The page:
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More Women Than Ever Are Heading to Congress

Marsha Blackburn becomes the first woman elected to be a US senator in Tennessee

The 2018 midterm elections delivered some historic results, including a big shift toward women in Congress. More women than ever before are heading to Washington – possibly as many as 100 will now serve in the House of Representatives.

Among those "firsts" in the House, Massachusetts and Connecticut will also send black women to Congress for the first time.

"None of us ran to make history," said Ayanna Pressley, a Democrat who will represent Massachusetts' 7th Congressional District in the next Congress. She defeated a 10-term incumbent in the Democratic primary. "We ran to make change. However, the historical significance of this evening is not lost on me. The significance of history is not lost on me."

In the Senate, Republican Marsha Blackburn won her race to become the first woman senator from Tennessee, and Democrat Jacky Rosen has won in a Senate takeaway from the GOP in Nevada. 

Arizona is also sending a woman to the Senate for the first time: either Republican Martha McSally or Democrat Kyrsten Sinema, but the race has been too close to call.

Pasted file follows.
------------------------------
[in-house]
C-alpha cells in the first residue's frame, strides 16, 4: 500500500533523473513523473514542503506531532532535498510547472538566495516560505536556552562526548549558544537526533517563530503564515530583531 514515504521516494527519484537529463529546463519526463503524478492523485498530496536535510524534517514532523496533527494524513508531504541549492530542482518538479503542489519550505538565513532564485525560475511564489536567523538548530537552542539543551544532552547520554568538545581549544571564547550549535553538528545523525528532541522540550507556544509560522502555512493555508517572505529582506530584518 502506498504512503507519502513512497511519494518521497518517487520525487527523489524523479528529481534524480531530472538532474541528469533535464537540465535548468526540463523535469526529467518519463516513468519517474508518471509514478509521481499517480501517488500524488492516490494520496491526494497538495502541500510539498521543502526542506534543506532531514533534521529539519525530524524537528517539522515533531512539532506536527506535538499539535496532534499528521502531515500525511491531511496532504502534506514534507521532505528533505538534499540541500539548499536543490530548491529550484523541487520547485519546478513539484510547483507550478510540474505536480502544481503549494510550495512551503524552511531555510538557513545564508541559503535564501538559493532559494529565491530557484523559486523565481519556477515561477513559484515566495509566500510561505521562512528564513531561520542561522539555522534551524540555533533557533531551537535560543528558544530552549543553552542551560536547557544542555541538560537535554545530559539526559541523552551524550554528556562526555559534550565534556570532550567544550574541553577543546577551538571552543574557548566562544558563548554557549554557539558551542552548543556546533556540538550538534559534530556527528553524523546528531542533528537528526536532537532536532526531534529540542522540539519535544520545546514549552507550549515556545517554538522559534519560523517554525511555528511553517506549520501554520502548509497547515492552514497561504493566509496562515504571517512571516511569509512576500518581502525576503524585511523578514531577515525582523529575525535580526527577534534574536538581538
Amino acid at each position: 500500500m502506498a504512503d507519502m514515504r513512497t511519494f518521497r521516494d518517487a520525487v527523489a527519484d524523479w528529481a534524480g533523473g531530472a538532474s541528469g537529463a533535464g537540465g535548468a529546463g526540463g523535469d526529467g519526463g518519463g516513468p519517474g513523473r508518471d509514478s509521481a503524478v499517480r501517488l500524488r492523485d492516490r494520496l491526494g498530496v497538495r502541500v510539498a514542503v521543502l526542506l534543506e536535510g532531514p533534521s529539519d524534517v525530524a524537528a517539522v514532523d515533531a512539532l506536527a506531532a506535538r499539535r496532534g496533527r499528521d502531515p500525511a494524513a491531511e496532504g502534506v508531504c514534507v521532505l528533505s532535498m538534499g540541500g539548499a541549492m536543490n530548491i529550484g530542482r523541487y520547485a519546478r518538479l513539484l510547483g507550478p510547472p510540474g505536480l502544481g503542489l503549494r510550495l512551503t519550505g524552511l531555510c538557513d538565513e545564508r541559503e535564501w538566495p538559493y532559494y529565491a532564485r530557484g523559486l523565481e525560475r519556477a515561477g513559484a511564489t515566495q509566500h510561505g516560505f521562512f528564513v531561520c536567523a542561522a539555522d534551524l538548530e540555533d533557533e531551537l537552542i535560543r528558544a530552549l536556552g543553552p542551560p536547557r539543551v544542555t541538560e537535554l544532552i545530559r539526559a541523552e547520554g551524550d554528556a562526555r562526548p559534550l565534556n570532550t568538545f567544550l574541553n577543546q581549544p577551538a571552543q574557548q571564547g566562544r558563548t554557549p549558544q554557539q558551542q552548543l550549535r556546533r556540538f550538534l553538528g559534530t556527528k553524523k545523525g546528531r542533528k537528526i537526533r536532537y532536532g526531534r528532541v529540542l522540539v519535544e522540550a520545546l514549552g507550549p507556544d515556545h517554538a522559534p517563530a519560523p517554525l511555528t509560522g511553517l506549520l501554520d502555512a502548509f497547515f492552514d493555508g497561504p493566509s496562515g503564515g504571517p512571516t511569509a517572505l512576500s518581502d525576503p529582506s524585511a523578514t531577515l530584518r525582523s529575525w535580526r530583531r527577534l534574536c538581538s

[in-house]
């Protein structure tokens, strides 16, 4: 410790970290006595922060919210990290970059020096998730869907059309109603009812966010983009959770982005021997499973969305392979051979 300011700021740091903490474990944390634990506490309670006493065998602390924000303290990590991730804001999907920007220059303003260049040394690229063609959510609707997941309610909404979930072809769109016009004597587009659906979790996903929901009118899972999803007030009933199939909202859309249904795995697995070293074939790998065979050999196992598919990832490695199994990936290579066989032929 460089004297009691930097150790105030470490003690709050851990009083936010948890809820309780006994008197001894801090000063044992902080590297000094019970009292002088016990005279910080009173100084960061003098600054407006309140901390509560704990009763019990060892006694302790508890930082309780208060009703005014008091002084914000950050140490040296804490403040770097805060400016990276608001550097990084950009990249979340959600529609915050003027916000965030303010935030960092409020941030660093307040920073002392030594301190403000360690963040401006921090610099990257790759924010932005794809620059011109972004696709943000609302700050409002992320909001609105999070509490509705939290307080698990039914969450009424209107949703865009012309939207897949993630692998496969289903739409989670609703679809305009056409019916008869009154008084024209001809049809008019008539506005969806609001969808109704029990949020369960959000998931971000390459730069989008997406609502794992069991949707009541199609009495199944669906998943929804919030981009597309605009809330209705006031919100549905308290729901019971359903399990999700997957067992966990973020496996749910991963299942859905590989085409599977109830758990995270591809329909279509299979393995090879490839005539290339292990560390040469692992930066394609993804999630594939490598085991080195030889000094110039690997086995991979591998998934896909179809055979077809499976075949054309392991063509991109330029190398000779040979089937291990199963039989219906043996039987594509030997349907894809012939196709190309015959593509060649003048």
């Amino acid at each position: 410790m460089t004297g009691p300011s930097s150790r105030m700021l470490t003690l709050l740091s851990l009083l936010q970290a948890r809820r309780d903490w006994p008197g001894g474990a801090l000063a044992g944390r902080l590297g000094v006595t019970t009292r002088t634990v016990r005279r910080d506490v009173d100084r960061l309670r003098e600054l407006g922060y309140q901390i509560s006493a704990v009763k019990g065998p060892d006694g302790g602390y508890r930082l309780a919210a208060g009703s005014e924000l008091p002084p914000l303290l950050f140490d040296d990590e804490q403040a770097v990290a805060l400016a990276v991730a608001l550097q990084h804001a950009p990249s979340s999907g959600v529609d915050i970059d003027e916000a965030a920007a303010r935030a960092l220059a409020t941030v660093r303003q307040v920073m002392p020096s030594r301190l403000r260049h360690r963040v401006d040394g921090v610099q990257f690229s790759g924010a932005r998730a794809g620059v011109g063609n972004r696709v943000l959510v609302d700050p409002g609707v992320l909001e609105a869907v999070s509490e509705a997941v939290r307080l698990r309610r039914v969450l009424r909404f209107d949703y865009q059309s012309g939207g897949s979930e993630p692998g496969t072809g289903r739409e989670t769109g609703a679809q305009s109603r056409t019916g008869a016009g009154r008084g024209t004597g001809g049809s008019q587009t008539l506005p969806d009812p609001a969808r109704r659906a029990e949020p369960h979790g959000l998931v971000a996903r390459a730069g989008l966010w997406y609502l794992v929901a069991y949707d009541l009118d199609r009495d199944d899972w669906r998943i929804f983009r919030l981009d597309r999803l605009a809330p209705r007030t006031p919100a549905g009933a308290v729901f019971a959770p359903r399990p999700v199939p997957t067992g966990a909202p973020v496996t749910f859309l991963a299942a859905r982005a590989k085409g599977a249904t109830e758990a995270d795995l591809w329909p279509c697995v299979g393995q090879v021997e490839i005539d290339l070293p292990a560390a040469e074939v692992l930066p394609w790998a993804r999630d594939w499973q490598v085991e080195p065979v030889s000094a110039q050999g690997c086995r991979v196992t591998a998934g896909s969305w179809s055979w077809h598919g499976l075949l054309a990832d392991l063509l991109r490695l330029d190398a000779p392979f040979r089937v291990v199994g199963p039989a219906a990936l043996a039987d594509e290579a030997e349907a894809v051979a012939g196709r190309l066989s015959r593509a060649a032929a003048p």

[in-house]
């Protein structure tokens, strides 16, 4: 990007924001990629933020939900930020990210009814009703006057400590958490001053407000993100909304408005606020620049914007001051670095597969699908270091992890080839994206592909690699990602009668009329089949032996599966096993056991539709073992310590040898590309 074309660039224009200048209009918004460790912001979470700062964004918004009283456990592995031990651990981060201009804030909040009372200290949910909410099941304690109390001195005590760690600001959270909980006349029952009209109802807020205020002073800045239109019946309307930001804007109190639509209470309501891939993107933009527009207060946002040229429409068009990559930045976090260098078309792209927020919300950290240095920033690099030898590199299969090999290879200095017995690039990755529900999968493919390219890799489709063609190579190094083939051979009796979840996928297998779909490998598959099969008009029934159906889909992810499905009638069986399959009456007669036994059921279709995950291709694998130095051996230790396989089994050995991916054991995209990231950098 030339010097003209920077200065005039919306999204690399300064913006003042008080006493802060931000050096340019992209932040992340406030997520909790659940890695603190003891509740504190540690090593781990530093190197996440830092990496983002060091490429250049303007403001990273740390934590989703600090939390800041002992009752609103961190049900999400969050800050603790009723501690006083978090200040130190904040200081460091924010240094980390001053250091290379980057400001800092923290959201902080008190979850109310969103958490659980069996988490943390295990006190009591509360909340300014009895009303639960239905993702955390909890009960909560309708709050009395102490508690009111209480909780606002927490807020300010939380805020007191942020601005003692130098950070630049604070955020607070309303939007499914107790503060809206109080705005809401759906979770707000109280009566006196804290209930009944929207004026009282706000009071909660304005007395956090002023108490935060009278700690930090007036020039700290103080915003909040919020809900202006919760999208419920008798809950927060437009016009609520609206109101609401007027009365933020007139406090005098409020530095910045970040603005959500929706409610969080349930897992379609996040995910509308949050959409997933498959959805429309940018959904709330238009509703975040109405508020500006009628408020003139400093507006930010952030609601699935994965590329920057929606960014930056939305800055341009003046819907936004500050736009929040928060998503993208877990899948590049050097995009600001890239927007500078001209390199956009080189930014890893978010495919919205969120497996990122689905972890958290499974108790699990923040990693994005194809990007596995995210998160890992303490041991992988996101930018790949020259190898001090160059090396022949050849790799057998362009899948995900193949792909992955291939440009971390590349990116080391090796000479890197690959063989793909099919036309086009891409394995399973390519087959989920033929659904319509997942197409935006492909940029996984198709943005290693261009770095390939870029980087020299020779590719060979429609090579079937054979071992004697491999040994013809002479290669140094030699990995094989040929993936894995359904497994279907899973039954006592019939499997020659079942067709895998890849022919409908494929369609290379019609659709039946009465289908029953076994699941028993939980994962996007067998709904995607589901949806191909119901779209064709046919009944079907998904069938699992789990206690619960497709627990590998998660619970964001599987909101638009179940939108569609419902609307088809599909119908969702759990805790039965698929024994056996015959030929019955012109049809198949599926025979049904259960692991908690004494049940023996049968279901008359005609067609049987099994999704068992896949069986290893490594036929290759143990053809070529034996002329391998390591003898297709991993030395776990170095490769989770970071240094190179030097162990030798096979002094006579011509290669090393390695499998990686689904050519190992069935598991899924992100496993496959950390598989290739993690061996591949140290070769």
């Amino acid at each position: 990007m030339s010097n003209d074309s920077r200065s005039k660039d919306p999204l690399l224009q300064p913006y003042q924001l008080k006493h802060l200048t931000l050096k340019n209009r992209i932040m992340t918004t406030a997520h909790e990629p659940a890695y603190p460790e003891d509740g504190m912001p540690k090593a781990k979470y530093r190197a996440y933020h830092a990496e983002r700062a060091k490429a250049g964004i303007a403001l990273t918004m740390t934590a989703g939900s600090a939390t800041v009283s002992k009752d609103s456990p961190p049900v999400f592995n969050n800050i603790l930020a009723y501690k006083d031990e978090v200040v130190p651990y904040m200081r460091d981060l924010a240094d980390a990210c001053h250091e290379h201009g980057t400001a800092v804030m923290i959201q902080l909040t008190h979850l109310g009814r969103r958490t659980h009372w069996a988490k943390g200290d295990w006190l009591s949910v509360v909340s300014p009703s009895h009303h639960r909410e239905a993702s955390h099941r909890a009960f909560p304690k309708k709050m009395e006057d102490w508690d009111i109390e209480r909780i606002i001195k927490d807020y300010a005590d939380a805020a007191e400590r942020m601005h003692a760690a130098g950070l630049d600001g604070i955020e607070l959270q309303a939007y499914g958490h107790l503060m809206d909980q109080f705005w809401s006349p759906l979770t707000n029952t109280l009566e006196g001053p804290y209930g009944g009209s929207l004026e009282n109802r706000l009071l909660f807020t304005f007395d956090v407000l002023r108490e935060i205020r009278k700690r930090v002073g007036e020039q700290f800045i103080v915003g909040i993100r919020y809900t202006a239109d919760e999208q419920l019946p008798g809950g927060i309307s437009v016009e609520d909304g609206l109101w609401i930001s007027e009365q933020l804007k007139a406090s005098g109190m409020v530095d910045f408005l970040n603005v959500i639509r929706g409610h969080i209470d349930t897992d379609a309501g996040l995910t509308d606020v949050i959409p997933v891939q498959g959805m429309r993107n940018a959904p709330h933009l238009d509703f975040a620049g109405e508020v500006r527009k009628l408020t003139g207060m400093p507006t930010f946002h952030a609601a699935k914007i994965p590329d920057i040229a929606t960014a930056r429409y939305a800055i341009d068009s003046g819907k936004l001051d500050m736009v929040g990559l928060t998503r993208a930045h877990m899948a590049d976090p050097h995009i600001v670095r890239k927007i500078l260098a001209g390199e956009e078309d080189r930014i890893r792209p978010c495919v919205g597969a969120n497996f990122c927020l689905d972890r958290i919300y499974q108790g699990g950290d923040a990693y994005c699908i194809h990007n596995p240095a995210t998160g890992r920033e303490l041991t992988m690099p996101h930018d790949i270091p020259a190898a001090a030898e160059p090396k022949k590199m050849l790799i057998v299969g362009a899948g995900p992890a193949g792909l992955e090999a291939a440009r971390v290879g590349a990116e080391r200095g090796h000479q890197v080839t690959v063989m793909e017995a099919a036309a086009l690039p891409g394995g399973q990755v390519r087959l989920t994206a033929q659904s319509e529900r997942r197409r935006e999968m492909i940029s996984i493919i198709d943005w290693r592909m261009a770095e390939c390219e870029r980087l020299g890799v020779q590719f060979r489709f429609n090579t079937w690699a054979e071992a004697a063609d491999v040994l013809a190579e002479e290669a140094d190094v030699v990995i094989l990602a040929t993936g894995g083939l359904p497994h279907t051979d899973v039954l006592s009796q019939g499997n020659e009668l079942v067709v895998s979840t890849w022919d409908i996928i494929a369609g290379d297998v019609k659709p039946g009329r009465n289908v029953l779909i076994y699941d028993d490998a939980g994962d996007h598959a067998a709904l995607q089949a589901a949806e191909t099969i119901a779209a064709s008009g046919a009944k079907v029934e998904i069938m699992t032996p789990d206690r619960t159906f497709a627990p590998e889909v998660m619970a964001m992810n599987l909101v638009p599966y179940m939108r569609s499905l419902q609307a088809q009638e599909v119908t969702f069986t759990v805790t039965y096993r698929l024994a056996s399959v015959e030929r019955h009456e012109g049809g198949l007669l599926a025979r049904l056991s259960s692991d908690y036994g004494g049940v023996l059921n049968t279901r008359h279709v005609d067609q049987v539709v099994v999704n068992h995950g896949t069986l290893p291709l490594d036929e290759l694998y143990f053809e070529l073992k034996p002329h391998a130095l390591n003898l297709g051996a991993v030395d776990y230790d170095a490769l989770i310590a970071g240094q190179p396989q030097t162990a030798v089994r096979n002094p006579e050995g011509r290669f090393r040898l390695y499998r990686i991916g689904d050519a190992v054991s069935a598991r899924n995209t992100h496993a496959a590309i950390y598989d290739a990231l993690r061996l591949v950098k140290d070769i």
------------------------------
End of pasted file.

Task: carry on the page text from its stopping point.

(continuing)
Over in the House, there are a bunch of other firsts taking place. Two Muslim women were elected, including Rashida Tlaib from Michigan and Illhan Omar from Minnesota. 

And Democrat Deb Haaland defeated Republican Janice Arnold-Jones for New Mexico's 1st congressional district seat. This makes her the first Native American woman in the House of Representatives. Native American Sharice Davids also won in Kansas.  

Liberals also marked some big "firsts" in other races on Election Day. Socialist Democrat Alexandria Ocasio-Cortez is the youngest woman to be elected to Congress. She is 29 years old. And Colorado elected the first openly homosexual governor, Jared Polis.

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